Yoga does, however, lack the pulling action that you find in chin-ups and rows. It’s therefore advisable to supplement these movements to ensure that you do not develop muscular imbalances over time.
MUSCULAR IMBALANCES AND PAIN RELIEF
Muscular imbalances, caused by continuous repetitious movement, can lead to pain and sometimes even injury. One part of the solution is to stretch the muscles that are tight and overactive. And another is to strengthen the muscles that are weak or inhibited. For example, if you experience pain in between the shoulder blades, typically the chest and the fronts of the shoulders are tight and the muscles that support the shoulder blades—the rhomboids and lower trapezius—are over-stretched and weak. In yoga, we have a number of poses that target these issues simultaneously, including Locust pose and Upward Facing Plank.
STRENGTH, FLEXIBILITY AND MOBILITY
“Mobility is the ability to demonstrate strength at the end of your range of motion.” Coach Sommer
One of the issues with conventional strength training is that as muscles get strong, they also get short and tight. So while it can be incredibly effective for building strong muscles and joints, weakness and imbalance can develop over time when it is not combined with adequate flexibility and mobility training. In yoga, we strengthen and stretch muscles simultaneously to build a strong and supple body. In Wheel, for example, we strengthen the wrists and shoulders at their full range of motion. The beauty of this style of strength training is that by combining strength with suppleness, you reduce your risk of injury, giving you greater longevity in your sport.
USING MUSCLE CONTRACTION TO INCREASE FLEXIBILITY
Proprioceptive Neuromuscular Facilitation (PNF) is a form of flexibility training that involves first, contracting the muscle that you are targeting and then allowing it to relax as you drop deeper into the stretch. This sends a message to the central nervous system to inhibit the activation of the stretch reflex, allowing for greater flexibility in the muscle. We practice a version of PNF each time we establish our alignment in a pose like Warrior 2, and then relax into it for 2-3 breaths.
REFINE YOUR APPROACH
Building strength in yoga requires paying close attention to alignment, engagement, integration and breath. Alignment is crucial for keeping you safe and injury-free, and if your muscles are not engaged and you’re just going through the motions, you aren’t going to get any stronger. At the same time, you don’t want to be tensing up unnecessarily. You need to strike a balance between tension and relaxation and your breath will help with that. As you come into each pose:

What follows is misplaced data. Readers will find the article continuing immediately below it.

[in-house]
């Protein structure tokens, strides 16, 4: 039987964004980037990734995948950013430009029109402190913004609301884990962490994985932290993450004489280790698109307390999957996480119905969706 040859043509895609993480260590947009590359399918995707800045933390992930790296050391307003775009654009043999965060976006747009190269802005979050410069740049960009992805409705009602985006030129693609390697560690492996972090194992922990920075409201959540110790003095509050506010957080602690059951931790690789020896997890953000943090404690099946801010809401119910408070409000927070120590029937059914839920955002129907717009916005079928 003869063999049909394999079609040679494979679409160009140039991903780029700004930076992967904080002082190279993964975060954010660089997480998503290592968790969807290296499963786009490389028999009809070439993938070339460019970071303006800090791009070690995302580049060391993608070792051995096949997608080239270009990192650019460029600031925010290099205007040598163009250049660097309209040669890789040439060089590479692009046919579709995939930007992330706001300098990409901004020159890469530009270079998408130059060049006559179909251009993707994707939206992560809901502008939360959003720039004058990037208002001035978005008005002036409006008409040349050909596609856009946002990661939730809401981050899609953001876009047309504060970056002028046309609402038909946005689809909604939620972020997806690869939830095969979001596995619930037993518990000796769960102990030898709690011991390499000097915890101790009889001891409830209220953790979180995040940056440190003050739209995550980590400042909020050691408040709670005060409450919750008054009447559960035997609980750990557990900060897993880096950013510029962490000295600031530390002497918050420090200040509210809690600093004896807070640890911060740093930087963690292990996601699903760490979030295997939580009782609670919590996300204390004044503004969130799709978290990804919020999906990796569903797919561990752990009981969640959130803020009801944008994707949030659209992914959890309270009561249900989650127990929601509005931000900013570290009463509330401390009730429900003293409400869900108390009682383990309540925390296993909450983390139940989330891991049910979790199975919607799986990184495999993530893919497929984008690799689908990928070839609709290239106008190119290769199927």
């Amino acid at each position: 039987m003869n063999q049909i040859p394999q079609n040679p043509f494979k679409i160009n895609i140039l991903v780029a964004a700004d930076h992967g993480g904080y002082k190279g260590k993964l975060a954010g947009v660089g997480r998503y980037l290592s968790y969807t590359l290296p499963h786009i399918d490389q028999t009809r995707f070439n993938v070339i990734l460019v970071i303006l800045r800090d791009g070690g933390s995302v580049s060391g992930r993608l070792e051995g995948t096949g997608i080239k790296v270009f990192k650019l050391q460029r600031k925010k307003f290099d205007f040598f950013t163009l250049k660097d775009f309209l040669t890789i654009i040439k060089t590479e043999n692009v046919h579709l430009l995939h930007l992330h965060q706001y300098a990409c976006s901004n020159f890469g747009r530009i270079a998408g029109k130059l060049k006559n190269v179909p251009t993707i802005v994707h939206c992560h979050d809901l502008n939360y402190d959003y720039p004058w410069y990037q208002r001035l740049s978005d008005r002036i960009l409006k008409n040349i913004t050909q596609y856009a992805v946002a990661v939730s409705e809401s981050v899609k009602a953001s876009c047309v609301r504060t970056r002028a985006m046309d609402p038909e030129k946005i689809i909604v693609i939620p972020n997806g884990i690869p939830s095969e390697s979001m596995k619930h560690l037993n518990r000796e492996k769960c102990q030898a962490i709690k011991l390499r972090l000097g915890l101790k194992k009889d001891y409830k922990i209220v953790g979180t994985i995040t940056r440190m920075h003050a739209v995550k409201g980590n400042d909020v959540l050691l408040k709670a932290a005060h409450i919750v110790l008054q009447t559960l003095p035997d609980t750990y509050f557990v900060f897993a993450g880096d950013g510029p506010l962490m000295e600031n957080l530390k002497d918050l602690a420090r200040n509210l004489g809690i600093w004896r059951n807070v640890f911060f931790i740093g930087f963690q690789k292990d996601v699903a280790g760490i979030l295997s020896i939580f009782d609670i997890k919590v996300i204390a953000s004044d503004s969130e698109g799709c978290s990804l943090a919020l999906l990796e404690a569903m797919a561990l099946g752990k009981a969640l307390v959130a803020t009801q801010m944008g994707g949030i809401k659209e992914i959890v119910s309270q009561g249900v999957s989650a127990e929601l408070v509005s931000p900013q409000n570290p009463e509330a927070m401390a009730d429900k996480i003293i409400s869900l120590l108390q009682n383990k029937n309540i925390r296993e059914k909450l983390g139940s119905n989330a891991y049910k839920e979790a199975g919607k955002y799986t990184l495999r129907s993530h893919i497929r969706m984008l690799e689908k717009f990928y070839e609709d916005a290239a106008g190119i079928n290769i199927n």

- Follow alignment cues to ensure correct form.
- Engage your core and the other muscles involved in the pose.
- Find connection and integration all the way from your feet up to your head, and out to your fingertips.
- Release unnecessary tension in the jaw, neck and shoulders.
- Tune in to your nasal breathing to calm your central nervous system and ensure that you are getting maximum oxygen into your muscles.
Align, engage, integrate, relax and breathe.
BEST TIME OF DAY TO WORK ON YOUR STRENGTH
The Strength videos in the Yoga 15 series can be practiced as warm-ups or as standalone sequences. Unlike, the Flexibility sequences that involve holding static stretches, these videos are safe to practice in the morning and work very effectively as pre-workout sessions.
- Morning—to kickstart the cardiovascular system.
- Pre-workout—to activate specific muscle groups.
WHEN NOT TO TRAIN STRENGTH
These sequences are challenging and stimulating, so it’s best not to practice them too close to bed and of course, if you’re injured. Just because it’s yoga, it doesn’t mean that you are immune from hurting yourself if you overdo it.
WHO SHOULD DO THE YOGA FOR STRENGTH SEQUENCES?
These sequences build strength and stability, establish a strong foundation for power and speed and improve balance and body control, so they’re great for all athletes. They’re especially important for endurance athletes who don’t enjoy traditional weight training as excessive aerobic training can significantly catabolise muscle.